Cape Town is the heart of Reggae, accommodating all diverse cultures that are here, one thing we have in common is love for Reggae; from the pubs of Long Street to the Dubs of township Dancehalls. Reggae music inspires young kids to win a War of Self-hate, and drug use; it teaches them to be disciplined SoulJahz and not to embrace the Western Culture.

What are the challenges that you face in your line of work?
Artists who don’t take their craft seriously. We are losing valuable, potential artists to alcohol and use of drugs due to lack of funding and support.

What is the most gratifying part in your line of work?
To witness artists grow and knowing that you were part of their growth;  to look in the eyes of the crowd expressing joy and coming in numbers; the feeling is satisfying because they show they believe in your work. If you are delivering good standard to the people, they will come support and show their love.

Tell us about your major annual Event – Ladies Night Concert.
Ladies Night Event is an event focusing on issues that women face in their daily lives. Women are oppressed and have been oppressed in many ways, economically, politically, socially, and in gender and race matters. It is a constant battle, now how do we uncluster?
We say women must come out  of abuse from violent partners, we say let’s move away from psychological trauma, lets voice out for the voiceless, then at Ladies Night we seek to empower, inspire, and give them a voice by sending an awareness on retaining their dignity. These talented women showcase their talent in poetry, singing, giving words of power and there’s entertaining Ladies in African Dance and authentic model style.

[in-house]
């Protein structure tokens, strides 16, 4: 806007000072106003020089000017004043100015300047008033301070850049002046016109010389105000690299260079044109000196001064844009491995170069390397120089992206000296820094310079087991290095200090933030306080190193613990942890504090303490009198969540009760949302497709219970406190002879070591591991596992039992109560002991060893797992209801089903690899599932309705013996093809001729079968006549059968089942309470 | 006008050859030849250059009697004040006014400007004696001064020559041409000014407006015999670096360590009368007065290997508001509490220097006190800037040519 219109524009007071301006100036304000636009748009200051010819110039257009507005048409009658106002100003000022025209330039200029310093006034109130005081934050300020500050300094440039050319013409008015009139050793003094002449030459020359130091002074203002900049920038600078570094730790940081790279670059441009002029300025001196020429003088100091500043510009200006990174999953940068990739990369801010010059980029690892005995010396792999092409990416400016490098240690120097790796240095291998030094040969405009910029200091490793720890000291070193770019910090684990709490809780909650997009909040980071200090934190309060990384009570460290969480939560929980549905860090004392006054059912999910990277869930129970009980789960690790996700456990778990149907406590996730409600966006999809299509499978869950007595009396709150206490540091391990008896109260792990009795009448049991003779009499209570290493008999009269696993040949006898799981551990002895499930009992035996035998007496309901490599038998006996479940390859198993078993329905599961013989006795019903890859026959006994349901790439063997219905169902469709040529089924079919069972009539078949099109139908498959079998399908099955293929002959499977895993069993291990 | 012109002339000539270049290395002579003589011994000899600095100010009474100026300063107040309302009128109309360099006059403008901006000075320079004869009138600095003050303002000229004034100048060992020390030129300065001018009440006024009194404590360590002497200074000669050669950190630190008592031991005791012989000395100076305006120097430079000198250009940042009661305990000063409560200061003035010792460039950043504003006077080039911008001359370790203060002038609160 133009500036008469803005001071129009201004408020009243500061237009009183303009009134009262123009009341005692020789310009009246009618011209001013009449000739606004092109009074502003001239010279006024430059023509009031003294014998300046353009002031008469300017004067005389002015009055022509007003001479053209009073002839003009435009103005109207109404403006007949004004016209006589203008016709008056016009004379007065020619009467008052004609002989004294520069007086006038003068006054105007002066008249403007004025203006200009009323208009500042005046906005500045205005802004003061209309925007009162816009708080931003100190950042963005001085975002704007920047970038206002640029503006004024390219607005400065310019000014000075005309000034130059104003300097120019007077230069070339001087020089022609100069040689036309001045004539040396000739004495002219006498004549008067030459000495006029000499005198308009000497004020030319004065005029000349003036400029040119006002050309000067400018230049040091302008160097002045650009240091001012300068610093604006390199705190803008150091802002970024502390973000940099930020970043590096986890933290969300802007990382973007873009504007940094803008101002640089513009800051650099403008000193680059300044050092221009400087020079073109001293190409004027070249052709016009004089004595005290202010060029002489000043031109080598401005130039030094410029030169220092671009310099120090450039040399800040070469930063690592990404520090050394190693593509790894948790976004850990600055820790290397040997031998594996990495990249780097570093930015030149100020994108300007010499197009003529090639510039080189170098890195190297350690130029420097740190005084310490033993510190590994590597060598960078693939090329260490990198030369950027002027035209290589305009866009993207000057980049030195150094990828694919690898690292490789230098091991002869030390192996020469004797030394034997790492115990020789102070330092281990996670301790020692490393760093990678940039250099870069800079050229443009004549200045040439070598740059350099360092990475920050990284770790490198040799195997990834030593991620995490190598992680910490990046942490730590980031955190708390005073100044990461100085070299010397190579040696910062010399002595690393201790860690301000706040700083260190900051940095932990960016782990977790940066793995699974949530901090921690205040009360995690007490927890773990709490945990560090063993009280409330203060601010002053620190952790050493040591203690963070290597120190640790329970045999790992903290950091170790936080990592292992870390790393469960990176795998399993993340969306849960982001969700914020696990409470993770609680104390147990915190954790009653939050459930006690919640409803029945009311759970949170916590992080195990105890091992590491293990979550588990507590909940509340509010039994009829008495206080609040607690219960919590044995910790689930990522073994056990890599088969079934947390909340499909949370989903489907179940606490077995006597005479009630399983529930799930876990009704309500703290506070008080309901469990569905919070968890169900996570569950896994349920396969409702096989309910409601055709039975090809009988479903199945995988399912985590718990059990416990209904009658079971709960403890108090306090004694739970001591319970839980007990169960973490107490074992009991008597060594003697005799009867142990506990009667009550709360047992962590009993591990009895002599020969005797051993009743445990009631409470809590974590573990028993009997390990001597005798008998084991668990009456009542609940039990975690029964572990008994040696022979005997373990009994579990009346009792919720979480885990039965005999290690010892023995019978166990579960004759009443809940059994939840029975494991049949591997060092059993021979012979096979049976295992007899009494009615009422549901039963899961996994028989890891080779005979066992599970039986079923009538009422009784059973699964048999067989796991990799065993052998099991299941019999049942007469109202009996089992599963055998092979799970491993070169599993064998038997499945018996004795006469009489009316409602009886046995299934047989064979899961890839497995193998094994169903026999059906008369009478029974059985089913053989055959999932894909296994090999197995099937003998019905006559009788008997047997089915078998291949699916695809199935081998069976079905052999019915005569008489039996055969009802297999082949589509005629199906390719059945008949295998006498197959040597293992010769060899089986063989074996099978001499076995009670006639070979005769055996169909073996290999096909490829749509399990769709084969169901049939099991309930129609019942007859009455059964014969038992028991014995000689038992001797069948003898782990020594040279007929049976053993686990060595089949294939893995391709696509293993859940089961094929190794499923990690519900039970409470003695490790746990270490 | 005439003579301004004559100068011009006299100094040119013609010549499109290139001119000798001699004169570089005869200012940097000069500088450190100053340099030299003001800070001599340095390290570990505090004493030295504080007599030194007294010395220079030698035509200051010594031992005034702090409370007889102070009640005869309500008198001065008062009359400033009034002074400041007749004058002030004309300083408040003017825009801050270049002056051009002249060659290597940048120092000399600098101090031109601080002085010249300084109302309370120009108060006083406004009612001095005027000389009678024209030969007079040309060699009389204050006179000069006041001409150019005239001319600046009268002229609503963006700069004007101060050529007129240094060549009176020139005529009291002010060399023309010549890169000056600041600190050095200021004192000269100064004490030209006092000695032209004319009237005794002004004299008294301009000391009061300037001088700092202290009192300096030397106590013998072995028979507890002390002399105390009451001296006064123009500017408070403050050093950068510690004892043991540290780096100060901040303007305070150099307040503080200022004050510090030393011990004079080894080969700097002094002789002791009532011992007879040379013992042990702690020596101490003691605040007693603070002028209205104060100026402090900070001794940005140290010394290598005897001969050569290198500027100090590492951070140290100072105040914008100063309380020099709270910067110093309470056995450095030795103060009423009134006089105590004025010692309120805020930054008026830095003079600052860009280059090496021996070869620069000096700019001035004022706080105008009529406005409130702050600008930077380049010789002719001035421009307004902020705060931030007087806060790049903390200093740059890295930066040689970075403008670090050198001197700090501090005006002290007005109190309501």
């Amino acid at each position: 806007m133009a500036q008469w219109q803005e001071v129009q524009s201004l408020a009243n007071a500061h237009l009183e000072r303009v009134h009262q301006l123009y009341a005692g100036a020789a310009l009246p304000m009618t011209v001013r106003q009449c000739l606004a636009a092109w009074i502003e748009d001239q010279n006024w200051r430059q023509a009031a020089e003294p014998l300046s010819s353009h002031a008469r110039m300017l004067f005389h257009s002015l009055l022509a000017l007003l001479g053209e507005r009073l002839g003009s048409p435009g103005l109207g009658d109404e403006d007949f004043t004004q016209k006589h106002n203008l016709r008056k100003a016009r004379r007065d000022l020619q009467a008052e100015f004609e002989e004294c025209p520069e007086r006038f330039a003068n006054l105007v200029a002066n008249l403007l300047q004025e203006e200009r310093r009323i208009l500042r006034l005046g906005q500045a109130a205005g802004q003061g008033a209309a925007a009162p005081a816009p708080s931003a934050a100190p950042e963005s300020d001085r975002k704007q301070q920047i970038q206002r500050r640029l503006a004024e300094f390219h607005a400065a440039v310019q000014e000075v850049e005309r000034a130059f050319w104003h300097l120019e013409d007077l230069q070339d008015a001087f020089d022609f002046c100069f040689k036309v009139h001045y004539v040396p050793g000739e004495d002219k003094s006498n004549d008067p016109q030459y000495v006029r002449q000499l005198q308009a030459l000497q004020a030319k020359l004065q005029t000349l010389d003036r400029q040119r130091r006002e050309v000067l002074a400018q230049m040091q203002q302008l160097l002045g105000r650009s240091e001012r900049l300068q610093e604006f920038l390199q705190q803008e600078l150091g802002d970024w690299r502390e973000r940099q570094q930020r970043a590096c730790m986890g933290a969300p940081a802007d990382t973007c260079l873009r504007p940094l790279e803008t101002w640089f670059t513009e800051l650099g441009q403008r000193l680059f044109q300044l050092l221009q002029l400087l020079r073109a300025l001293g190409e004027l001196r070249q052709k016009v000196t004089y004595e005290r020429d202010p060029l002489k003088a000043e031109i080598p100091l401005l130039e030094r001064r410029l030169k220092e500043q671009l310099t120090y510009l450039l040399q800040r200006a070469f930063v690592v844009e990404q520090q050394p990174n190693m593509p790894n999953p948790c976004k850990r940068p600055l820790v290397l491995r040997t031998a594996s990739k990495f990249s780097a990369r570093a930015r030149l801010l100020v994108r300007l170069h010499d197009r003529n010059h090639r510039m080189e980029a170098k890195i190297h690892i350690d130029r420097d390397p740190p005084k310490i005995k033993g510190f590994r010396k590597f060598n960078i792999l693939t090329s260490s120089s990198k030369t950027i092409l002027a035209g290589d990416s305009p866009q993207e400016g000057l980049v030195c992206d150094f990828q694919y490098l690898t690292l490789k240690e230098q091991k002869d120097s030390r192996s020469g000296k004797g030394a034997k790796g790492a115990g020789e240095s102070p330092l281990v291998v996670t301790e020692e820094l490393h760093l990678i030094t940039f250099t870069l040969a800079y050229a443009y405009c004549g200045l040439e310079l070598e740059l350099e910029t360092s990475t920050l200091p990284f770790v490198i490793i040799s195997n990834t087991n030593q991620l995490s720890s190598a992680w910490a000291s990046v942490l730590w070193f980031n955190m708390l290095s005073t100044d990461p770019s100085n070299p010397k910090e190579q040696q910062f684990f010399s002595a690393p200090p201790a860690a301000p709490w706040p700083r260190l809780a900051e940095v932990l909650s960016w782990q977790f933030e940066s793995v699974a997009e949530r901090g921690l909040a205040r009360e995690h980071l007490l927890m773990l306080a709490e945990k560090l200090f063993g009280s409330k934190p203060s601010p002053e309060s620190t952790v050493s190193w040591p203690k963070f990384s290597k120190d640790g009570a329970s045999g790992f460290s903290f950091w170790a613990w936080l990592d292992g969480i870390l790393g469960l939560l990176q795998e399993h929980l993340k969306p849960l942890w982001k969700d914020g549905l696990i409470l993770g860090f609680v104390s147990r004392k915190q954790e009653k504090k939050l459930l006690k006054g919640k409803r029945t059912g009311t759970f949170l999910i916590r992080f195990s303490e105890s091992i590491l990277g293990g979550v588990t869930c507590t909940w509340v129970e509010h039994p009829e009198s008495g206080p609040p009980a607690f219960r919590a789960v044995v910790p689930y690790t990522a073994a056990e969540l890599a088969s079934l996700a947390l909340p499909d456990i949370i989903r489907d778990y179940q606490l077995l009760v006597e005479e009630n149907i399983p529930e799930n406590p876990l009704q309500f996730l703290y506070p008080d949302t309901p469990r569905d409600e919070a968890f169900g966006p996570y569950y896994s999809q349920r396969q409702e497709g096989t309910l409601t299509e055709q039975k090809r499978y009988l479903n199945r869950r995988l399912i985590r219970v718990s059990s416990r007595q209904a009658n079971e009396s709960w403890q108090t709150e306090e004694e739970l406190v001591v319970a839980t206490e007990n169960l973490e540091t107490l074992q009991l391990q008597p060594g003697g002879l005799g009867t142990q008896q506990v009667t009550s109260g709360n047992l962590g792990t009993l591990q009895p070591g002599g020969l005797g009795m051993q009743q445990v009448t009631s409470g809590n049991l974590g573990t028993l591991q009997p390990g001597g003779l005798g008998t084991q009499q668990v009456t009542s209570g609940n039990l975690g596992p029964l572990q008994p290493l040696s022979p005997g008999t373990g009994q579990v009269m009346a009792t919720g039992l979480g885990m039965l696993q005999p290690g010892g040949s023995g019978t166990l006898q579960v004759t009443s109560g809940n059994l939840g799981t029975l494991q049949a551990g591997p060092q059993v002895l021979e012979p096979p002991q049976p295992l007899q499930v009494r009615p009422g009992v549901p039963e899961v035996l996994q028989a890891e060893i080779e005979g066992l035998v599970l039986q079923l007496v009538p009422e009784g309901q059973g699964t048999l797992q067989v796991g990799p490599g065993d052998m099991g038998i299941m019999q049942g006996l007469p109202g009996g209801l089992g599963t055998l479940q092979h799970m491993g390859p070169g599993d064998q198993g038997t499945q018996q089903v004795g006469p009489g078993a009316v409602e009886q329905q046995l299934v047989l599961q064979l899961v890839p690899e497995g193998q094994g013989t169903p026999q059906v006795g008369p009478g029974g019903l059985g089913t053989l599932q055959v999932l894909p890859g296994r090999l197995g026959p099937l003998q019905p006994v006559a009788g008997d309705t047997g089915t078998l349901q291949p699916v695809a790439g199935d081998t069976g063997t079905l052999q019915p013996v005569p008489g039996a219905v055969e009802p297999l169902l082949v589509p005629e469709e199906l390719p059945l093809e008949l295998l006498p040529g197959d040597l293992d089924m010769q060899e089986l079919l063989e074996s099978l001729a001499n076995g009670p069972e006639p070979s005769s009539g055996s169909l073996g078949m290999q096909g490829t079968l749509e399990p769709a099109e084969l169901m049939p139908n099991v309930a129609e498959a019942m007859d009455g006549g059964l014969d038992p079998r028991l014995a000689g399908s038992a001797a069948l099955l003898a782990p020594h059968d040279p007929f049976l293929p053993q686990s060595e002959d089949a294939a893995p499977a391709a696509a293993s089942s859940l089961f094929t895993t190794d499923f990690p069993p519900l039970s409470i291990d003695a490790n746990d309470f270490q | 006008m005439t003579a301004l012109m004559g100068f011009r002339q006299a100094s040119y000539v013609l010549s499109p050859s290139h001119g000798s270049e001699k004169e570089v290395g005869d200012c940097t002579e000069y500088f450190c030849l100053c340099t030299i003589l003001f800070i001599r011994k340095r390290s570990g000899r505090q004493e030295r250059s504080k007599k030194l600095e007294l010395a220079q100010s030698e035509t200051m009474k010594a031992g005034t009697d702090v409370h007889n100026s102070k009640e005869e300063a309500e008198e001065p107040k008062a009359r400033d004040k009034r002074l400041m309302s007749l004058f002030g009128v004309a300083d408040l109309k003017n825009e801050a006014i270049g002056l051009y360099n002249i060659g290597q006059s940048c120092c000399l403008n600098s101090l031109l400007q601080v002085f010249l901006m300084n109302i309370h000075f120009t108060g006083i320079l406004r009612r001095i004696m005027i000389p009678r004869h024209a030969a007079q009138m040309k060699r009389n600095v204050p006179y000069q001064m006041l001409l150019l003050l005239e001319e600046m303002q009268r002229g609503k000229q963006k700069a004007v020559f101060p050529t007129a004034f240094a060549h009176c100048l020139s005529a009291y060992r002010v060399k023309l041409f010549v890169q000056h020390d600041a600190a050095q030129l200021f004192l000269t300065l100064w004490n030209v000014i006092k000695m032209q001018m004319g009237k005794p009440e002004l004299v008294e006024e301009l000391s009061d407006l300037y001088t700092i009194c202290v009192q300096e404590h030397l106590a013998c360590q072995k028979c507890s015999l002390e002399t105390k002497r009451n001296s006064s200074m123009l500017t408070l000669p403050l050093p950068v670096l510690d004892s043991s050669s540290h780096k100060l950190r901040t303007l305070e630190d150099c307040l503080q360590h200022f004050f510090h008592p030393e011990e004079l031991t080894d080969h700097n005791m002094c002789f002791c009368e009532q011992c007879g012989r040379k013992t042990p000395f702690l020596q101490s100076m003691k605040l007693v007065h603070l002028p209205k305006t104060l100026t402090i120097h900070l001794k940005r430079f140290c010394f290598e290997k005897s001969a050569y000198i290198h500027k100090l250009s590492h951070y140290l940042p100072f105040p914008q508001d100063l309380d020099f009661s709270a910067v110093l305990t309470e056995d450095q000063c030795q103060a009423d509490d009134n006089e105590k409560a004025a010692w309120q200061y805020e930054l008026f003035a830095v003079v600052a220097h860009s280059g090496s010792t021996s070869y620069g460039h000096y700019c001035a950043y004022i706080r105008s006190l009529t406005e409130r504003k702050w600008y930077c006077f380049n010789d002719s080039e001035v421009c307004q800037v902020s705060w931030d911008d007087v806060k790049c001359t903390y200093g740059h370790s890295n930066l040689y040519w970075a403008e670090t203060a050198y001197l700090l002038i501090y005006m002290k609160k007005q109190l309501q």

Cstar Wendy Duma Buyelembo crop

Where is it held and who has performed at the previous events?
 In the previous years we always held the show at Peter Tosh Hall, but this year it will be in Blue Hall, both in Khayelitsha Site C. We have had our legendary artists Empress Hotep, Ghetto Queen and Zukie Jossydaphynah, who started with Ladies Nyt from day one; we are in our 9th Anniversary now. We also have our youth loyal artists such as Blaq Happiness, Anela, Bella and Zandile.

What other events activities are you involved in?
I run All Afrika Fashion Show that’s held at Buyelembo. I have a slot on Radio Helderberg FM 93.6, it’s called SOULCSTAR Ras Trendz every Thursdays  at 20:00. I will be one of the Hosts in 1st Annual Africa Unite Reggae (brought to us by RUF &Bantu Media)

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What can we expect from youin 2016/2017?
More Fire, More Professional Standard, More Reggae to the people, and if I’m the person to do that, why not?

Final Words.
I know I may sound political or Pro Black. Black People it’s about time we start believing in ourselves, supporting our own, before our money goes out it should at least circulate 10 times in Black Businesses so we can establish our own stable Empire. Let us stop buying from Europe and America and their Franchise here in SA, let us boycott the Alcohol Brewery and Distillers they are our Enemy. American Cooperating Food Chains are siding with Police and Legal System that is killing our Black Nation. Peace.

The 9th Annual Ladies Night Concert took place on 27th August 2016, Women’s Month in Cape Town.